Italian and Spanish government bonds advanced after a U.S. report showed fewer Americans filed for unemployment benefits last week than economists forecast, spurring demand for higher-yielding assets.
Italy’s 10-year securities climbed for a third day after a separate report showed manufacturing in the U.S. unexpectedly accelerated last month. U.S. employers hired 125,000 workers in October, up from 114,000 in September, according to a Bloomberg News survey before tomorrow’s Labor-Department report. German bunds were little changed ahead of data tomorrow that economists said will confirm euro-region manufacturing shrank in October.
“The U.S. data was better than expected,” said Nicola Marinelli, who oversees $160 million at Glendevon King in London. “Credit risk is continuing to be bought. The market is very quiet, looking ahead to tomorrow’s U.S. payrolls data. Expectations are not high so if we get a better number the market may rally.”
Italy’s 10-year yield fell three basis points, or 0.03 percentage point, to 4.93 percent at 5 p.m. London time. The 5.5 percent bond due in November 2022 rose 0.24, or 2.40 euros per 1,000-euro ($1,293) face amount, to 104.925. The Spanish 10-year yield dropped three basis points to 5.59 percent.
Applications for jobless benefits in the U.S. fell 9,000 to 363,000 in the week ended Oct. 27, the least in three weeks, the Labor Department said in Washington. Economists forecast 370,000, according to a Bloomberg survey. The Institute for Supply Management’s U.S. factory index climbed to 51.7 in October from 51.5 a month earlier, group said today.
Germany’s 10-year bund yield was little changed at 1.46 percent after falling to 1.44 percent on Oct. 30, the lowest level since Oct. 4.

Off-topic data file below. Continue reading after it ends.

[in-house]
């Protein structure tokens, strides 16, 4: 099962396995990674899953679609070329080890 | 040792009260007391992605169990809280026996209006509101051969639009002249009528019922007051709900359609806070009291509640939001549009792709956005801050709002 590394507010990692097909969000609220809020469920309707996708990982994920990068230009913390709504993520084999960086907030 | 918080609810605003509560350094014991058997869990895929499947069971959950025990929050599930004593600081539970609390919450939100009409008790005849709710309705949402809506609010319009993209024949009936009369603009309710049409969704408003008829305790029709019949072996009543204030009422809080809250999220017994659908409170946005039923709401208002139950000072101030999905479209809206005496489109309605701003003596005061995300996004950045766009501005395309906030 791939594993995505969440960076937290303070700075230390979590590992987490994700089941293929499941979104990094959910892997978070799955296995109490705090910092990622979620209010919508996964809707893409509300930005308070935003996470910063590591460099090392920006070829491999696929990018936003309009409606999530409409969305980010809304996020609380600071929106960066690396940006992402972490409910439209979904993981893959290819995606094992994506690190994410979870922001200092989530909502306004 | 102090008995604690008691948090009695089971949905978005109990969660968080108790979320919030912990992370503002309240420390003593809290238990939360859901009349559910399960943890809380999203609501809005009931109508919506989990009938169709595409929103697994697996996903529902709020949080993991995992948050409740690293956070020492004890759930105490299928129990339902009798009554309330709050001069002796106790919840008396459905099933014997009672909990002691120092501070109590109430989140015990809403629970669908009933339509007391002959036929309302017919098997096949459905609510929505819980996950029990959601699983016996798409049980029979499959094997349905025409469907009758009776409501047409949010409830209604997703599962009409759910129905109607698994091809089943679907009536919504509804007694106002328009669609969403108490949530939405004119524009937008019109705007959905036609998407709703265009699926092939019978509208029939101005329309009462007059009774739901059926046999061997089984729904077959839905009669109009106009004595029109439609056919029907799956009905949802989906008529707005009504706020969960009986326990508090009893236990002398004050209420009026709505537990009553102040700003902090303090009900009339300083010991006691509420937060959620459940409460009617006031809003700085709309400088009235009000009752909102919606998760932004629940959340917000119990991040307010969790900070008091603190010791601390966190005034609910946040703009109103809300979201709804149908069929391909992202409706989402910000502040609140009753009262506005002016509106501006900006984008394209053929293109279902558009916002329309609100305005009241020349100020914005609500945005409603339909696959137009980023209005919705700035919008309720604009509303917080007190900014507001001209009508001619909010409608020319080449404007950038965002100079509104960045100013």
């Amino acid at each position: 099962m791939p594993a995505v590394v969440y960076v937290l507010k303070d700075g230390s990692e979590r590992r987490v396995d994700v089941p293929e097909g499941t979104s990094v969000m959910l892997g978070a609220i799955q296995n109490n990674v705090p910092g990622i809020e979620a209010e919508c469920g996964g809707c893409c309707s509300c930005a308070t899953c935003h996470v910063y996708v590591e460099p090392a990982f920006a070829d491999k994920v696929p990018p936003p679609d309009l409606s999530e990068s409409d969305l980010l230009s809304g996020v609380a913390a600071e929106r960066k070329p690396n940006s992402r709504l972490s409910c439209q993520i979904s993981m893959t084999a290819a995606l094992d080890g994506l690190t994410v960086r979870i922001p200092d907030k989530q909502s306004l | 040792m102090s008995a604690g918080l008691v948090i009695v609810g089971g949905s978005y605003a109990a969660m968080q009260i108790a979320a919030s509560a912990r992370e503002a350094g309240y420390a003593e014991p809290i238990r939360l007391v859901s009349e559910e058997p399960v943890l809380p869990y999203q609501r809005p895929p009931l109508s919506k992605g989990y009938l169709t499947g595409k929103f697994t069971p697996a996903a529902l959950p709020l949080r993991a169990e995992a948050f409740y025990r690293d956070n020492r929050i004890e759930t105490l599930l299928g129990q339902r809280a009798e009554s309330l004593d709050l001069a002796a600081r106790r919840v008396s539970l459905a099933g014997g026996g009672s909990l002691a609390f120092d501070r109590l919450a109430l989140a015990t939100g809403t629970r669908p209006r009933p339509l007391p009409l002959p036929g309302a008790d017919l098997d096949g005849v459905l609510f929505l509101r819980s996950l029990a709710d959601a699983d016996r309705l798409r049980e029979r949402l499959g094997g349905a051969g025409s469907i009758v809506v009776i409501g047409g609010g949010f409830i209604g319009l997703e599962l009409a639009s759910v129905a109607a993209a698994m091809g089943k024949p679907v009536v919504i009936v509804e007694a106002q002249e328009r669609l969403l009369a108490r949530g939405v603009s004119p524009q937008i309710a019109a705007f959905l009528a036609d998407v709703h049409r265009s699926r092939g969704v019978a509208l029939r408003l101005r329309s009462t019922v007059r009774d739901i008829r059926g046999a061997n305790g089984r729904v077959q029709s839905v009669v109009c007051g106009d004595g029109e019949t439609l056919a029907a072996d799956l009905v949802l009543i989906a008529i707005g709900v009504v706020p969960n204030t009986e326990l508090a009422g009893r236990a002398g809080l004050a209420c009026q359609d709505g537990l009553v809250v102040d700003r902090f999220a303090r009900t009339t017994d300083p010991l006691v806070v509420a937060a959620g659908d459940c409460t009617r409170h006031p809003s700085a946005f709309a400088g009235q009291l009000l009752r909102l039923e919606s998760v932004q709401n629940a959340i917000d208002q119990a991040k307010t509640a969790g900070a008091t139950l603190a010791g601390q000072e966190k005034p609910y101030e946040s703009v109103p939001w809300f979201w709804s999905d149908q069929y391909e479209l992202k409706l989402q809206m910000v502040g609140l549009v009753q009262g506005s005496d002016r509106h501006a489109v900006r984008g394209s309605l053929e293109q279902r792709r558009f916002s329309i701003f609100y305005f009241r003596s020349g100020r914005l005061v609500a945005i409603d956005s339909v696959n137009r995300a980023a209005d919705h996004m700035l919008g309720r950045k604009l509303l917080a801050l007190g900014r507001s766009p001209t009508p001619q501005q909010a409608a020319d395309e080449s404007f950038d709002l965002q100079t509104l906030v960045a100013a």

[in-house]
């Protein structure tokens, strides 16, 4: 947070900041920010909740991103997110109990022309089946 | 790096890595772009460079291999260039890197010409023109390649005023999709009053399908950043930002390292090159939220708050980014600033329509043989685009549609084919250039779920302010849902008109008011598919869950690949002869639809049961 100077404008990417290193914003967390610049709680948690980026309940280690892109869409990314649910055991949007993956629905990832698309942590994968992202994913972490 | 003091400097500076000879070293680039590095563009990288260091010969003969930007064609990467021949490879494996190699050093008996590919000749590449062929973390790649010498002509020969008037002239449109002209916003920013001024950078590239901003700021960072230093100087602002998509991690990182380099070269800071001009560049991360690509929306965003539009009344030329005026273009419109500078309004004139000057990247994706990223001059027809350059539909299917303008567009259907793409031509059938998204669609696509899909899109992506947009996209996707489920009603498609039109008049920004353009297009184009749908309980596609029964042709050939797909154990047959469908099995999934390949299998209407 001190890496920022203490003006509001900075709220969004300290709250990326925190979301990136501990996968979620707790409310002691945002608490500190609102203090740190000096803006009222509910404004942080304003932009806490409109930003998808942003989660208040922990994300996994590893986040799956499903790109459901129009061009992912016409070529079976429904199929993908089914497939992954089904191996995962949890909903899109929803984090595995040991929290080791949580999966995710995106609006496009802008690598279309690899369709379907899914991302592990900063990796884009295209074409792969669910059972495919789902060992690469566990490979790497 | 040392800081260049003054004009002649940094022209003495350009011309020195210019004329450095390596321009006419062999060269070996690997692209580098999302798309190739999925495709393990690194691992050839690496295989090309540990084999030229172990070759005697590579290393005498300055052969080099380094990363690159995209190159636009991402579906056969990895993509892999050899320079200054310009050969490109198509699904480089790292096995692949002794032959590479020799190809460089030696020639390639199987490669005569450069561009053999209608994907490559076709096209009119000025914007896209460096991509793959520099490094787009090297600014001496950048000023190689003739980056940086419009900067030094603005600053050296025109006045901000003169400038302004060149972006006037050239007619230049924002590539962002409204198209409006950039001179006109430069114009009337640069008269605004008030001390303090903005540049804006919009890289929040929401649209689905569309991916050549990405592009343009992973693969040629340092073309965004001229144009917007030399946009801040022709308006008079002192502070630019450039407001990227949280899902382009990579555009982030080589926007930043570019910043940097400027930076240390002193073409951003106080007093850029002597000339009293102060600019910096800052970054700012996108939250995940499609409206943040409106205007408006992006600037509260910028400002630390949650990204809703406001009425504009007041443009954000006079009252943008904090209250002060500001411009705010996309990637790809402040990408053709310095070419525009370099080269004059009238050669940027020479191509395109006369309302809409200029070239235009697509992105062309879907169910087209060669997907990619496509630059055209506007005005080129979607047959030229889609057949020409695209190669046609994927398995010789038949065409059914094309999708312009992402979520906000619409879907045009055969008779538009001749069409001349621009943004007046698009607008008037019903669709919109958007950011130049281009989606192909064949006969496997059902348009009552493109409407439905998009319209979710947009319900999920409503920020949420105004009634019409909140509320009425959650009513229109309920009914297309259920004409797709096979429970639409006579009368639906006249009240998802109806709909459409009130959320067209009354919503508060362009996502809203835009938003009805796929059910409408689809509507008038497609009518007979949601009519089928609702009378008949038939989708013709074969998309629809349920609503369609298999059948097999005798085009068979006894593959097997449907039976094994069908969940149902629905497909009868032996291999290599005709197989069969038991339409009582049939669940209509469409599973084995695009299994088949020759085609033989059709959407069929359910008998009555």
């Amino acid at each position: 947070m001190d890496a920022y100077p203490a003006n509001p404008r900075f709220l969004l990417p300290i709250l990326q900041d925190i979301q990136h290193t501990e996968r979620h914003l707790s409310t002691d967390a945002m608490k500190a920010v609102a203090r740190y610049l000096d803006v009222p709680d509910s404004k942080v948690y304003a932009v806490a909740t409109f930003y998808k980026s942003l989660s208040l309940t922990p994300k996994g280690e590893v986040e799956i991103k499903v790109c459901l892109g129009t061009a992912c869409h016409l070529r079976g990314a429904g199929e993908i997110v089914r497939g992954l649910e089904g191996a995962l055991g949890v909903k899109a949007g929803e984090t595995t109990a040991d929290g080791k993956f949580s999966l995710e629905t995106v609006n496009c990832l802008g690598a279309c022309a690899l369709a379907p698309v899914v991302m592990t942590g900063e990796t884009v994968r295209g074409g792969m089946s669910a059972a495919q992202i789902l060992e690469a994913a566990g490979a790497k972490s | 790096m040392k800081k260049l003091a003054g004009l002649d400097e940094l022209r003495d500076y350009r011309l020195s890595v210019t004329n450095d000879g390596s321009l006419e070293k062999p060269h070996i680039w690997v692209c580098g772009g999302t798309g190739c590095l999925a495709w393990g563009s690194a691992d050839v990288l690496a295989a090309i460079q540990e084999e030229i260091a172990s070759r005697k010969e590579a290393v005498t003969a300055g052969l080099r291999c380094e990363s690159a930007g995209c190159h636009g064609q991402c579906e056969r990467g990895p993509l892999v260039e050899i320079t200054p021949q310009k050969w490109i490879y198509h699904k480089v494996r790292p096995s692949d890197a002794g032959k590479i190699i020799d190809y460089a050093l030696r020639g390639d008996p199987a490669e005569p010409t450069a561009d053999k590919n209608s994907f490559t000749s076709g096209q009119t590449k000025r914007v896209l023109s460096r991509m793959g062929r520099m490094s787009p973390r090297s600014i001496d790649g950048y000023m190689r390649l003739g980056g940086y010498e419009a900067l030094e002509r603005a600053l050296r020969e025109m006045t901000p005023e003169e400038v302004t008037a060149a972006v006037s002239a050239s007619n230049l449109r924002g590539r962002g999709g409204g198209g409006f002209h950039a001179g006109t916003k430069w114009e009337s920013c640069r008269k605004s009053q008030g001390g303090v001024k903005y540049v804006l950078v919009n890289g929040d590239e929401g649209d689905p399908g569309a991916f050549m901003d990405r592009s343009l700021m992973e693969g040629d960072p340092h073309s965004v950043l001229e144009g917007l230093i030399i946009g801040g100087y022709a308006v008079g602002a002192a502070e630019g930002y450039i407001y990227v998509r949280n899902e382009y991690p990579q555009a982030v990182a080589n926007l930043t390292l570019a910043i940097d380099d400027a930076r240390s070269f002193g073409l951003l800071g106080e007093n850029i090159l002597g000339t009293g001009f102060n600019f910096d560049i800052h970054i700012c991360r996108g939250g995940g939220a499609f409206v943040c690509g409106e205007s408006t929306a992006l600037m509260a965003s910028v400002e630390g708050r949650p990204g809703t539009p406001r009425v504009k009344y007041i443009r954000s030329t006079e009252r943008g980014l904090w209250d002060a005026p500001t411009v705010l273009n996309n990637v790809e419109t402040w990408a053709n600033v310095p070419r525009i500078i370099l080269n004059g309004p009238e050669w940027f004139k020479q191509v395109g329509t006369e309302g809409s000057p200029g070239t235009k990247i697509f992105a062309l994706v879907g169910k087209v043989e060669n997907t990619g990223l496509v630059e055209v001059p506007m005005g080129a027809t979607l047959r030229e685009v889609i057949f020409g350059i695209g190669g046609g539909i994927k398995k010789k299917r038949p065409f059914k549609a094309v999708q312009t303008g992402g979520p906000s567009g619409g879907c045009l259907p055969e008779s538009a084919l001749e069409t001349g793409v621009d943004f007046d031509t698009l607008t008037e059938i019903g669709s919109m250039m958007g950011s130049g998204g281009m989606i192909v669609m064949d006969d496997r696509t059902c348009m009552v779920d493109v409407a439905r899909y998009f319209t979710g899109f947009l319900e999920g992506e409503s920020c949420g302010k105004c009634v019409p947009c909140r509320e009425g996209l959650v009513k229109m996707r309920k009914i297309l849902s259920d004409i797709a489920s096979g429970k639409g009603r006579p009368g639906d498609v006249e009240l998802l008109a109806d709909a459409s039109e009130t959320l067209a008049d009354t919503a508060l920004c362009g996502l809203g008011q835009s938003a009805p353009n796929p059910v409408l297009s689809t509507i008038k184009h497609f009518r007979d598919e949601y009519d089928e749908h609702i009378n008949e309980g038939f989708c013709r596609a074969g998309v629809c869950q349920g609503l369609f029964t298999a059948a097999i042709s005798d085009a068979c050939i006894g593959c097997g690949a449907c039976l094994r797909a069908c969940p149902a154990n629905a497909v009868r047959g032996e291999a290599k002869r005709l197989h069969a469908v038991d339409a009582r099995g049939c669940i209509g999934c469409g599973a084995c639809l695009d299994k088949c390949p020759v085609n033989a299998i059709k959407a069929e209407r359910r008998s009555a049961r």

A gauge of euro-area manufacturing dropped to 45.3 last month from 46.1 in September, according to a separate Bloomberg survey. A reading below 50 indicates a contraction.
Spanish 10-year yields have fallen 44 basis points since Sept. 6, when European Central Bank President Mario Draghi said he would back the Europe’s rescue fund with unlimited bond- buying for countries in distress in return for conditions.
Spanish Prime Minister Mariano Rajoy justified his delay yesterday in response to criticism in Parliament by saying “sometimes the hardest decision is not to take any decision.”
“The market is reluctant to renew its risk-averse mood because the ECB may get more involved,” said Orlando Green, a fixed-income strategist at Credit Agricole Corporate & Investment Bank in London. “The ongoing question is will Spain ask for a bailout. The market is caught between a rock and a hard place.”
Volatility on Greek bonds was the highest among euro-area markets today, followed by those of Finland, according to measures of 10-year debt, the spread between two-and 10-year securities, and credit default swaps.
Greece’s 10-year bond yield climbed 40 basis points 18.17 percent after increasing to 18.27 percent, the highest level since Oct. 12. The price dropped to 30.36 percent of face value.
Efforts to rescue Greece have failed to provide the basic structural reforms needed to help bring competitiveness to its economy, said John Lipsky, the International Monetary Fund’s former first deputy managing director.
“It has been frustrating because some of these have been clear from the outset in so many ways,” Lipsky said in an interview in Copenhagen yesterday. “This process could have been handled so much better.”
German bonds returned 3.3 percent this year through yesterday, according to indexes compiled by Bloomberg and the European Federation of Financial Analysts Societies. Spanish securities gained 3.2 percent, while Italy’s earned 17 percent.
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